I was telling my daughter (8) this story and I gave her a couple of other examples of tuning in and she said, "Mom, that could be scary because what if they don't respond." She was thinking about the emotional risk you're taking.
Be brave. Tune in.
Saturday, March 27, 2010
To put it in context, my mom worked at a meat-packing plant and then went on to shovel steel shavings for years in a manufacturing plant. I can remember her coming home from work from both jobs. From the first, she'd smell of meat - can't even say it was a pleasant smoke smell - it was a MEAT smell. They unloaded and killed the animals there by electrocuting them and my mom used to talk about how horrible it was to work in that environment. When she shoveled steel shavings, she came home filthy. Black, head to toe. I can't imagine what it was like to step into the shower like that with the goal of washing away that stubborn layer but never really being able to be successful because those tiny shavings had a way of digging themselves into your skin and hiding in places that made it impossible to feel free of them.
My dad worked in the foundry and on the manufacturing line. He was union. I can remember the strikes and the UAW meetings and seeing the local TV personalities at the meetings (Dr. Max & Mombo). I also remember him working third shift and stubbornly fitting classes into his life because he was determined to get his B.A. - I think for a lot of reasons: (1) He wanted to prove to himself that he could do it, he was good enough. (2) He had a strong belief that education opened doors in your mind and in the world. (3) He wanted us to know that education wasn't optional. (4) He wanted "management" to know that he wasn't just a cog in the wheel.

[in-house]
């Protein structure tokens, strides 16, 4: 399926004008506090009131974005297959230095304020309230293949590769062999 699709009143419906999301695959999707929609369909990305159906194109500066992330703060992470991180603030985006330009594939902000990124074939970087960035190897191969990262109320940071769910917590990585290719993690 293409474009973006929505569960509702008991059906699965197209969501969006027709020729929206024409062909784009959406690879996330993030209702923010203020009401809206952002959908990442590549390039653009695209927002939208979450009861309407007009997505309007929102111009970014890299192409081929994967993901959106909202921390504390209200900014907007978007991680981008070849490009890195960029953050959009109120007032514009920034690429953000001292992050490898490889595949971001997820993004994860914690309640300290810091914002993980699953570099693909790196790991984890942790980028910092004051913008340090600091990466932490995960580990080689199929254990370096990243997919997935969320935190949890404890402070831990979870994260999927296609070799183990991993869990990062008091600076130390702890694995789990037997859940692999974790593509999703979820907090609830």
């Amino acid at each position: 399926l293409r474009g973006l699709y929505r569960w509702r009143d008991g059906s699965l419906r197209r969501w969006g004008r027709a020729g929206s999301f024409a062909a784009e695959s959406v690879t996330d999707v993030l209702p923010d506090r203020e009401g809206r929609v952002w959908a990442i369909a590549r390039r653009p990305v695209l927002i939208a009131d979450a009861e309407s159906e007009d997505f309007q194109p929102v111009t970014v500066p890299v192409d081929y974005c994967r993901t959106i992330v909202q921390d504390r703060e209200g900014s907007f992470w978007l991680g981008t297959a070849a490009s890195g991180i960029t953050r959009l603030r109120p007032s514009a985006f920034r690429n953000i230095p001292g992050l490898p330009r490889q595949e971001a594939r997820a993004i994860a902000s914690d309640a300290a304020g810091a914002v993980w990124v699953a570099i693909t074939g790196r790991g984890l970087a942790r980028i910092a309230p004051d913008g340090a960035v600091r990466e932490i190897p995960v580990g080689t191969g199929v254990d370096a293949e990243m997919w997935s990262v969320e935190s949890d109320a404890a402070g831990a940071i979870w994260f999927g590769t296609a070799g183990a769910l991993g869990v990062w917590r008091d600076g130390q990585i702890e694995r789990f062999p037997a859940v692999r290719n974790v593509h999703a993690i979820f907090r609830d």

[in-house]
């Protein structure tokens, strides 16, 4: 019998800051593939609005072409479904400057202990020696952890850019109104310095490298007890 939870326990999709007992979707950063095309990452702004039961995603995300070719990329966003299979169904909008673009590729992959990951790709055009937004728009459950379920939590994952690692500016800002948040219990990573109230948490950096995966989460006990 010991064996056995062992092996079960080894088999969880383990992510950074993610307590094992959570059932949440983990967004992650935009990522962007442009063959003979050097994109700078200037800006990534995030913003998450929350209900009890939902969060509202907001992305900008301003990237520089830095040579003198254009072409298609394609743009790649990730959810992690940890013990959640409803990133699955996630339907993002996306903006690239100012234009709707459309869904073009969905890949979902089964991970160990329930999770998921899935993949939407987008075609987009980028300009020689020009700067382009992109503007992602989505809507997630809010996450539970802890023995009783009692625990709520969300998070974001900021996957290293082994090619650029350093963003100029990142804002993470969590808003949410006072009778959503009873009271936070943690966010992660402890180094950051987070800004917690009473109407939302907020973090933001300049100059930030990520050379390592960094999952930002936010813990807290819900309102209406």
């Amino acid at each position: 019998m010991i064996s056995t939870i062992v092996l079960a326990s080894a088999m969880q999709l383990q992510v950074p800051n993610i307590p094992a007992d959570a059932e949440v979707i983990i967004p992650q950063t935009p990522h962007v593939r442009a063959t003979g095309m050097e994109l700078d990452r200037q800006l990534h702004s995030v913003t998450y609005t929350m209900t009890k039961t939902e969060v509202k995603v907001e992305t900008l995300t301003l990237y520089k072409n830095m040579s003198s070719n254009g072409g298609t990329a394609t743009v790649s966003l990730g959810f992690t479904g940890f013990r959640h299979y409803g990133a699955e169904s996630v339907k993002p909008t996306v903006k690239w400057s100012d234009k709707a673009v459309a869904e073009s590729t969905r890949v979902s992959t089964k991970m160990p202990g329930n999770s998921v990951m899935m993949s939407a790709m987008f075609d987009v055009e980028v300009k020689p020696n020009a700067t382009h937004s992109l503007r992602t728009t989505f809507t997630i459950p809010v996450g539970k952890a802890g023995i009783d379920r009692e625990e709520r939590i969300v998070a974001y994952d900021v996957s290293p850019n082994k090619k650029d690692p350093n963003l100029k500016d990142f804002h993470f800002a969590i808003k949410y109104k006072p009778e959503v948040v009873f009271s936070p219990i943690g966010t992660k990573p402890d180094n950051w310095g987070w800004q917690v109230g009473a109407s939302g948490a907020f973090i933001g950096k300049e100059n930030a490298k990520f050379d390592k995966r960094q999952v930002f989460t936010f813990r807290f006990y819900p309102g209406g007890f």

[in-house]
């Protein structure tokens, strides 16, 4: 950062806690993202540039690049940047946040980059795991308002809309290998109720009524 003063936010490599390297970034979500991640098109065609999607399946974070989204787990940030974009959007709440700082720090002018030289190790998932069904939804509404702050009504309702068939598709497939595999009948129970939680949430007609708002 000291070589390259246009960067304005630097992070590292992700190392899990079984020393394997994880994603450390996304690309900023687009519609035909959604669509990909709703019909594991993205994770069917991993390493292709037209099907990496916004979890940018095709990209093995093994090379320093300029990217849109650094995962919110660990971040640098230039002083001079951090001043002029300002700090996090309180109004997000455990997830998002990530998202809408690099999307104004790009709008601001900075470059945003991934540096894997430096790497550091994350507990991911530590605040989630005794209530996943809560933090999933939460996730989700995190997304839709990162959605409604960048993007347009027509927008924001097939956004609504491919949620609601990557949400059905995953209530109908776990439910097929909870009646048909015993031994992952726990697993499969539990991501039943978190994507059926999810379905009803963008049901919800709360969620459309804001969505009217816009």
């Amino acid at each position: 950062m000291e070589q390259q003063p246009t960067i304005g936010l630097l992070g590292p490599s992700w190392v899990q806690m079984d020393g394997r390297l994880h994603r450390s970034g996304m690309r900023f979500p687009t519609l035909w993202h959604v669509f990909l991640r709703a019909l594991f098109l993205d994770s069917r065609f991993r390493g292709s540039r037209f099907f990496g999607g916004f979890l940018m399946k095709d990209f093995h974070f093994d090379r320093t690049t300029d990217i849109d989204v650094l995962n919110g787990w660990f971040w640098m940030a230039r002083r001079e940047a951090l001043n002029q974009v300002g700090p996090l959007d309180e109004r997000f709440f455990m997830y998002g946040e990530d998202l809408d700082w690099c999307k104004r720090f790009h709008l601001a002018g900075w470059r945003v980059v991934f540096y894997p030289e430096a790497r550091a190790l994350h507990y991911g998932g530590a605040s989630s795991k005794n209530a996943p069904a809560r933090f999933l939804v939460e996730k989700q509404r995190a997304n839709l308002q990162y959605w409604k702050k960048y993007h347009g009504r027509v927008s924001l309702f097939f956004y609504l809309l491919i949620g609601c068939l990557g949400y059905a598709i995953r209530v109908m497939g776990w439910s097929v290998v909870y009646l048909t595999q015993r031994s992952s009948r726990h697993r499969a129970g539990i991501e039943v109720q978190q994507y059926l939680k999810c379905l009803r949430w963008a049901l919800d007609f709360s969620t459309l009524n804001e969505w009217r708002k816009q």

Back to the goals.....their second goal was to ensure their kids had better lives than they did. I think I can say they achieved their goal........
WELL. all of this was just a long introduction to my "a-ha" moment yesterday. I realized that I haven't clearly defined my parental goals. Of course, I had this "a-ha" moment while someone was sharing their life with me. I find part of the beauty of people is that they remind me of so many things.
I think I'll adopt my parents' goal of teaching that life is not what you see around you every day. I haven't done a good job of that. Yes, my kids have traveled but I don't think they've truly been exposed to the radical differences in the way people live. I'll need to be more purposeful about that.
I think the other goal I want to set is making sure my kids live life consciously. I want them to really be on purpose about knowing who and how they want to be, what they want to do, and what they want to have. It's only when they know those things that they can truly ensure that each moment is dedicated to the pursuit of those outcomes - or if it's not - I want them to be fully aware of the choices they are making. I want them to know when they're sacrificing their dreams, what they're sacrificing them for, and think about whether it was worth it.
So, dream journals will become a regular part of our lives and our discussions. In fact, I'm going to put it on the calendar. Maybe I'll make it a monthly event. We'll plan something special. We'll have a sleepover together or we'll go out to eat, but it'll be part of us.
I want to create knowingness and blooming.
It's never too early or too late to decide what's important.
It may require you to travel a previously unexplored path.
It may require you to commit to a point of view.
It may require you to change your behavior.
It will necessitate your prescence.
It will necessitate authenticity.
It will get you closer to knowingness.
It will get you closer to blooming.
Who and how do you want to be? Write it down.